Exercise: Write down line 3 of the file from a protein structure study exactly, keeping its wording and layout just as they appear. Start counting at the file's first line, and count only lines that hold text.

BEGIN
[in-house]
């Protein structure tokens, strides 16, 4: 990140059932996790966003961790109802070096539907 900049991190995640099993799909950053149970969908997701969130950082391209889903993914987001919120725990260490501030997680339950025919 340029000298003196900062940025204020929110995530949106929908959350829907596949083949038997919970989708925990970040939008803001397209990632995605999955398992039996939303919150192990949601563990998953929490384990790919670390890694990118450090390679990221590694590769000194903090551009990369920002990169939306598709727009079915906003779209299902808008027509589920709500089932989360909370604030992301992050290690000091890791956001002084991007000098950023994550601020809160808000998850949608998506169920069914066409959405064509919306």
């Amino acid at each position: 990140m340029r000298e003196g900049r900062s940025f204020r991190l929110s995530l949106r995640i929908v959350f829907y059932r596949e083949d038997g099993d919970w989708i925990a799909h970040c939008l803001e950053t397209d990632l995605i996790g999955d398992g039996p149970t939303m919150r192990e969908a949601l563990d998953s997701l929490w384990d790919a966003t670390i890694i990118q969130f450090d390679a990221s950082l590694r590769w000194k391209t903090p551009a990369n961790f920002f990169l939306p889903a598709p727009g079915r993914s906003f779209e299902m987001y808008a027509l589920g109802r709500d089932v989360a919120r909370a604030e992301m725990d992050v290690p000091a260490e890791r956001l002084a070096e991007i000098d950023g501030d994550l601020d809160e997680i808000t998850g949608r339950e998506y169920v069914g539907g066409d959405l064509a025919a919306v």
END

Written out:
């Amino acid at each position: 990140m340029r000298e003196g900049r900062s940025f204020r991190l929110s995530l949106r995640i929908v959350f829907y059932r596949e083949d038997g099993d919970w989708i925990a799909h970040c939008l803001e950053t397209d990632l995605i996790g999955d398992g039996p149970t939303m919150r192990e969908a949601l563990d998953s997701l929490w384990d790919a966003t670390i890694i990118q969130f450090d390679a990221s950082l590694r590769w000194k391209t903090p551009a990369n961790f920002f990169l939306p889903a598709p727009g079915r993914s906003f779209e299902m987001y808008a027509l589920g109802r709500d089932v989360a919120r909370a604030e992301m725990d992050v290690p000091a260490e890791r956001l002084a070096e991007i000098d950023g501030d994550l601020d809160e997680i808000t998850g949608r339950e998506y169920v069914g539907g066409d959405l064509a025919a919306v």